I want to reach as many busy business women as I can to share a message of self-love and self-care. This message is often at odds with our actions. (I mean, shouldn’t our children/spouse/family/friends always come first?) The arts are a release and opportunity for self-care.
I’ve asked you in my previous articles to make a choice: to choose burnout or balance. I offered 4 steps for creative release to encourage your life towards that balance. Then, I asked all of us to reframe the way we perceive our use of time: it’s actually selfless to take time for ourselves, not selfish.
Wait no longer. Start your creative play today. Making time for creative expression gives you more energy for your family and work, not to mention more ideas for your business. Some of my best ideas come to me while I’m painting!
Here are 80 different ways to incorporate creative play into your life:
- Carry a wee sketchbook and pencil with you; when you are caught in a line, at a doctors office, etc. take it out. Don’t play more (insert that addictive and useless gaming app on your phone here)… draw.
- Buy an embroidery kit and learn how to cross-stitch.
- Buy a paint-by-numbers kit. Paint with it.
- Take a class via Craftsy.
- Take a class via SkillShare.
- Take a cooking class.
- Supper club share group: make meals with friends, try new recipes, and eat them.
- Buy a puzzle book. Use it.
- Carve designs out of potatoes. Paint on them. Print them on paper.
- Make bracelets out of embroidery thread.
- Carve a figure out of soap.
- Crochet a potholder.
- Hand letter your own cards.
- Learn guitar.
- Have dance parties while you clean.
- Join a local urban sketchers.
- Use your smartphone camera and take photos as you go through your normal day.
- Start a garden.
- Doodle on your to-do lists.
- Draw a still life of objects in your home.
- Buy beads to string your own necklace.
- Learn to weave.
- Learn quilling (the art of paper rolling).
- Create a small quilt.
- Make origami.
- Make a watercolor resist (draw with wax crayons, paint over them with water colors).
- Learn how to whistle.
- Make a cartoon about your day.
- Take voice lessons.
- Salsa classes.
- Make a book club.
- Write a poem.
- Go for art scavenger hunt walks: find little bits and pieces during your walk to incorporate into an artwork.
- Make a collage.
- Go linedancing.
- Draw the animals you see at the zoo.
- Get a set of notecards. Draw one thing on a notecard every day.
- Print designs on fabric.
- Draw a design on cardboard with glue. Let it dry. Use a roller to coat it with paint. Print with it.
- Make a stencil and spray paint it on a surface.
- Decorate a cake.
- Build a sandcastle.
- Make a paper dress.
- Get a blank canvas and paint. Play on it.
- Play with your photographs on GIMP or Skitch (both free).
- Outline the idea for a graphic novel.
- Draw your favorite childhood cartoon character.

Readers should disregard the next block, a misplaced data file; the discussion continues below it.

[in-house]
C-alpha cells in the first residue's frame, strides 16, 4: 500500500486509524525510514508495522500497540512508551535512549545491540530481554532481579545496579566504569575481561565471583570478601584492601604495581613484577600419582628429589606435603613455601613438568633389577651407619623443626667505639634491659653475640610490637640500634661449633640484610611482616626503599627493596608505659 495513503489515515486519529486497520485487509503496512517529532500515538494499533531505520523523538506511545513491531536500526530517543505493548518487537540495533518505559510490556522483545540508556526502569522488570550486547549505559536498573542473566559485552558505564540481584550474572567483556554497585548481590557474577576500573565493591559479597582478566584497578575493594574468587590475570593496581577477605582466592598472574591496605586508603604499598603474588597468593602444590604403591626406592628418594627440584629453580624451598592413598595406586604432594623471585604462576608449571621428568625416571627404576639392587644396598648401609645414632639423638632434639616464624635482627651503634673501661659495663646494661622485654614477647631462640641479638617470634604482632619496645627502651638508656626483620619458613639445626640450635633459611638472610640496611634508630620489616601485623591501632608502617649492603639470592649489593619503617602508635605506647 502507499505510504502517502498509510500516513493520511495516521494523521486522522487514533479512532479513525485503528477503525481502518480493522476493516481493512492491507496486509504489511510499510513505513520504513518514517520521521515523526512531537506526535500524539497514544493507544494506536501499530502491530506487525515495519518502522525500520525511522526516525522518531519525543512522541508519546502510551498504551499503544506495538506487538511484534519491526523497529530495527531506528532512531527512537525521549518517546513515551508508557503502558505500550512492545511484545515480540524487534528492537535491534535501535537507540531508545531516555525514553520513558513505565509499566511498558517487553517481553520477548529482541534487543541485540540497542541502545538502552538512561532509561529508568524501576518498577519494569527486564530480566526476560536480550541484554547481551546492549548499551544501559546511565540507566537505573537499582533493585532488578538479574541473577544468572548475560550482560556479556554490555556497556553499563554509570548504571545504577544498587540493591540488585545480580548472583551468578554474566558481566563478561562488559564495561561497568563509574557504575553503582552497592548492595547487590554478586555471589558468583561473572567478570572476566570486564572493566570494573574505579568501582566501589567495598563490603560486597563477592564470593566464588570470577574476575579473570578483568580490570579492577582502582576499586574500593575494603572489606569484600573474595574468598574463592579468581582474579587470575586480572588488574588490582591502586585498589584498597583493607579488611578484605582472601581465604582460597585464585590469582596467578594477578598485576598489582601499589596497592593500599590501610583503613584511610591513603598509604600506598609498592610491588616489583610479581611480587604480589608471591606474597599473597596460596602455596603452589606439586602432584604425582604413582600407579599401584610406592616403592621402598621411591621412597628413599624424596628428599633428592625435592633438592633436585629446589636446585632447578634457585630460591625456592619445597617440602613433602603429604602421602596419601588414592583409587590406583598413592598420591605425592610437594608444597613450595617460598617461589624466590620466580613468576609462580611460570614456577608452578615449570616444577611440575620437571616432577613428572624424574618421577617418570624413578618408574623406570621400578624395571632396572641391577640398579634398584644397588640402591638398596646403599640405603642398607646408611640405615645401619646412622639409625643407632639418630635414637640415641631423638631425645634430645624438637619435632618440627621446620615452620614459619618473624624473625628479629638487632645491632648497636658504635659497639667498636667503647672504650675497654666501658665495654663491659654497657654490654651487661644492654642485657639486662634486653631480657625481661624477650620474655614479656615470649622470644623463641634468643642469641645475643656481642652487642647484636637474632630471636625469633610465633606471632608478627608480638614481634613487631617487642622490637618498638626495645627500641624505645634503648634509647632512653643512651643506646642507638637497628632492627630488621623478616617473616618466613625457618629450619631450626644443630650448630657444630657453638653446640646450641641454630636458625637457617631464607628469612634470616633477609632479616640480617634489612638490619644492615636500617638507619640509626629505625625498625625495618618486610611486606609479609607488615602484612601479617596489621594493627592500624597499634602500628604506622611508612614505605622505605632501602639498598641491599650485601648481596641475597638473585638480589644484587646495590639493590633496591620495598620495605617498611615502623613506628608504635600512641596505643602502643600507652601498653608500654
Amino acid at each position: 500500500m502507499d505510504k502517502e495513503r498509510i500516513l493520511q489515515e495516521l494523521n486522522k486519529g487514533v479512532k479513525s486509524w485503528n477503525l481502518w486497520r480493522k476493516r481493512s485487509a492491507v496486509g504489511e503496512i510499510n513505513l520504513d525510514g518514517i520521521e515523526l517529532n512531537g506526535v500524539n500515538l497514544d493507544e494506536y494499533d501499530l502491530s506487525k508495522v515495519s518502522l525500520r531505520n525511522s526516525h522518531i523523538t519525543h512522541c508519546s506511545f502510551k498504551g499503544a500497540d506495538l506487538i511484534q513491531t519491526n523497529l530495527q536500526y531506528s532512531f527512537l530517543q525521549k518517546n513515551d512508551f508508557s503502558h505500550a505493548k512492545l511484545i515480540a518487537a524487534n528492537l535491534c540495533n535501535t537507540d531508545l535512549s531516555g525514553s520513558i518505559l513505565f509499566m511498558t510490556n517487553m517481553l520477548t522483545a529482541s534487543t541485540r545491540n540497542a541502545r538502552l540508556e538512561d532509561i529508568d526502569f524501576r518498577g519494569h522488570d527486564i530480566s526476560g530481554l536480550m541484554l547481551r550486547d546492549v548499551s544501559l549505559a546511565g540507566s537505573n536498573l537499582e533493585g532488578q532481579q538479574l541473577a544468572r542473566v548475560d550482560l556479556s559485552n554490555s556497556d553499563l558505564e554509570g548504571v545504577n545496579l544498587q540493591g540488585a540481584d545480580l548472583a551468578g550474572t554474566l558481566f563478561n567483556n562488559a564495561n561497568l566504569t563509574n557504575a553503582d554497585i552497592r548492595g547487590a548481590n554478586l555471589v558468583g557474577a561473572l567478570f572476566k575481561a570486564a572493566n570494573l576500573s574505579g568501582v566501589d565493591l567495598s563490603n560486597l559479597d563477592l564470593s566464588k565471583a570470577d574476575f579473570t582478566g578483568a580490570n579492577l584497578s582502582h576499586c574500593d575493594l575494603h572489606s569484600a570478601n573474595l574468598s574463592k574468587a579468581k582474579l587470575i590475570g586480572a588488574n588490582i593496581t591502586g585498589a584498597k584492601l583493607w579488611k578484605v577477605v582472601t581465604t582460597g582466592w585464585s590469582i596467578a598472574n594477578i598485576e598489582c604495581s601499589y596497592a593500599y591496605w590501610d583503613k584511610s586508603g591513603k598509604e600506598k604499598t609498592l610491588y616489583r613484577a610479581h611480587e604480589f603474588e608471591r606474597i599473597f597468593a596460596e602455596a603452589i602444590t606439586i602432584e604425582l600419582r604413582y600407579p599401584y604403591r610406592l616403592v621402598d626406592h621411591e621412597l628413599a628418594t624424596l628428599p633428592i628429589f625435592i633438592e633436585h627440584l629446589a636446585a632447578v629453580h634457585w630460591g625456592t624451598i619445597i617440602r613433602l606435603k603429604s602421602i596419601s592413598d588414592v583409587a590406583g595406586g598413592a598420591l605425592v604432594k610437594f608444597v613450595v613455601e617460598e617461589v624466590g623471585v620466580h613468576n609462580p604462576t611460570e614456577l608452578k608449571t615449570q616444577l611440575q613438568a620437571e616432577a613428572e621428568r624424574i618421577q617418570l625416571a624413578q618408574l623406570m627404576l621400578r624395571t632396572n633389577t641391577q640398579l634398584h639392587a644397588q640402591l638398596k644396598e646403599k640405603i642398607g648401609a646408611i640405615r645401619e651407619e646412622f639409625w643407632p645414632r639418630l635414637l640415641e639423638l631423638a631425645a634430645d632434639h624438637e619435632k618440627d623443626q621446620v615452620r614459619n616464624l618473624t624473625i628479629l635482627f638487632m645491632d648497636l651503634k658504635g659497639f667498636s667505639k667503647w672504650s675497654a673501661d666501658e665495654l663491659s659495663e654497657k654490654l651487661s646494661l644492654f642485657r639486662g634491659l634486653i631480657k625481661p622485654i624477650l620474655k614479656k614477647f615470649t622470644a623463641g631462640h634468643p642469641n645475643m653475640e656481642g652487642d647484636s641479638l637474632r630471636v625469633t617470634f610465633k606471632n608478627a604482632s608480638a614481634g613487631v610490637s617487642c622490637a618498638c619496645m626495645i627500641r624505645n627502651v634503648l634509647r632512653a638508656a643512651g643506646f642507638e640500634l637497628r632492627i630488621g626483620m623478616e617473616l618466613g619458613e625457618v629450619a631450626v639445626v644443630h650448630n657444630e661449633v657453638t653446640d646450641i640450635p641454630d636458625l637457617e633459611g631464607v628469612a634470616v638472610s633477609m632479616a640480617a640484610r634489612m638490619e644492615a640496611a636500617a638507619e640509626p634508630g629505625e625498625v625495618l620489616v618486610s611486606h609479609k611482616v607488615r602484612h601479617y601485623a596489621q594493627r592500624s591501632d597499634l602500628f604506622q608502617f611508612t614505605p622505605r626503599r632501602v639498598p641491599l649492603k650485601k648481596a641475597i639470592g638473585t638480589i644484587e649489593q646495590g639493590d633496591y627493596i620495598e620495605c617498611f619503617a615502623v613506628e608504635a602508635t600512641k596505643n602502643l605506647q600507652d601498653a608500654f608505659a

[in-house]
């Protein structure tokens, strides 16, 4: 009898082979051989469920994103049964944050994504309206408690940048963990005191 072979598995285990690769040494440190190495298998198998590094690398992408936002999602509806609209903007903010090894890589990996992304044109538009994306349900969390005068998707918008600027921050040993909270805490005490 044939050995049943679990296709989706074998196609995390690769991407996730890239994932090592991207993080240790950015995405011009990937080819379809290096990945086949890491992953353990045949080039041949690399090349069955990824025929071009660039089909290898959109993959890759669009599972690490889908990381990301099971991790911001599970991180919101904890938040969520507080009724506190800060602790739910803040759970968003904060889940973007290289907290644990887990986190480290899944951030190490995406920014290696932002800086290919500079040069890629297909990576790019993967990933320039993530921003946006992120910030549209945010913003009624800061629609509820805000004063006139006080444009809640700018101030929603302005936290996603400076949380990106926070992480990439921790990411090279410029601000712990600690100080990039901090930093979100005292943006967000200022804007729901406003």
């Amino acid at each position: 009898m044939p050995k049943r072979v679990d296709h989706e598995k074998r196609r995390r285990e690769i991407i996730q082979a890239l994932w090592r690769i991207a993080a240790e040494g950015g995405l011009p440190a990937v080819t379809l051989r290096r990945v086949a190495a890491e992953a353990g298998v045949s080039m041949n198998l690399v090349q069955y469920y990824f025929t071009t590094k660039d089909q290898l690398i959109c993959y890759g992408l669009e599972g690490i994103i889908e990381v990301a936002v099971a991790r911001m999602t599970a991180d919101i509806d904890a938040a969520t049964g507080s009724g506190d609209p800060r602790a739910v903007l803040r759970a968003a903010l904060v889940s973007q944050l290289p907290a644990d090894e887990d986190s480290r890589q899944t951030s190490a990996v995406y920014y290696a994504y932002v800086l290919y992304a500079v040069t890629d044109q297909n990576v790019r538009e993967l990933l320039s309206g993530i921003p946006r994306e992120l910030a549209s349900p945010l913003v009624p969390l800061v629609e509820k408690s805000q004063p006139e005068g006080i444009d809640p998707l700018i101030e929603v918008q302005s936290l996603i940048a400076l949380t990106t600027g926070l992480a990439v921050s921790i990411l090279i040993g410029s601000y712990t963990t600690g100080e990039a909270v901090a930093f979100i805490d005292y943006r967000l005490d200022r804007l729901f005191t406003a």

- Make a toothpick sculpture.
- In winter weather: build a snowman.
- Make nature art on your next hike: try creating patterns out of leaves, rocks, etc. (Leave them for the next hiker).
- Design fashion: do fashion drawings.
- Make a purse.
- Do a friend’s makeup, or your own.
- Find quotes to illustrate your photographs, use something like Canva to create a visual to share with others.
- Create a how-to book for a skill you possess to share with others.
- Make paper beads from strips of colored magazine. Make a necklace from it.
- Make your own paint from egg white and pigment powder.
- Design a brand logo for your favorite company.
- Decorate a postcard with a secret and mail it to PostSecret.
- Write your memoir.
- Listen to a podcast about the arts while you exercise.
- Create a storyboard for a movie you want to make.
- Film a day in the life of your family.
- Try taking photos from your newborn or toddler’s point of view for an afternoon.
- Tie dye some old sheets or a t-shirt.
- Go to a botanical garden and draw.
- Learn the harmonica.
- Paint models.
- Buy a car kit and build a real car.
- Build a model airplane.
- Design your dream home.
- Build something out of legos.
- Complete a puzzle.
- Learn how to play piano.
- Join a local theatre group.
- Write your own comedy sketch.
- Write a fictional story based on your favorite famous figure in history.
- Handwrite a letter to someone important. Share drawings in it as you write. Mail it in a decorated envelope.
The point of this extensive list is you need a creative outlet to help you separate from your work. Find something that interests you and take that first step forward. Do you want burnout or balance? I know your answer. Be selfless, not selfish: take the time and enjoy your creative expression.
Carrie Brummer is an artist educator nomad. Teaching and leading in school systems for 9 years in the USA and the Middle East helped her see the gap in education that prevents people from accessing interests they love. She has tired of the countless stories from people all over the world saying, “I’ve always wanted to learn how to draw,” or, “I wish I could write a novel someday.” It’s become her mission to share her passion for the arts and encourage everyone to take creative risks in their lives.
Carrie’s current creative baby is to encourage creative play for adults; everyone can use an opportunity to slow down from their hectic lives. Creative play is not only important for children, it makes adults happier, healthier, and more fulfilled human beings. Say yes to creative play and learn more here. Carrie actively exhibits her artwork worldwide and teaches courses in art history and the arts.
When Carrie isn’t painting, doing yoga or baking chocolate chip cookies, she is playing board games with her husband, looking for new learning opportunities, or planning their next trip. You can read more about her adventures in travel and the arts on Artist Think.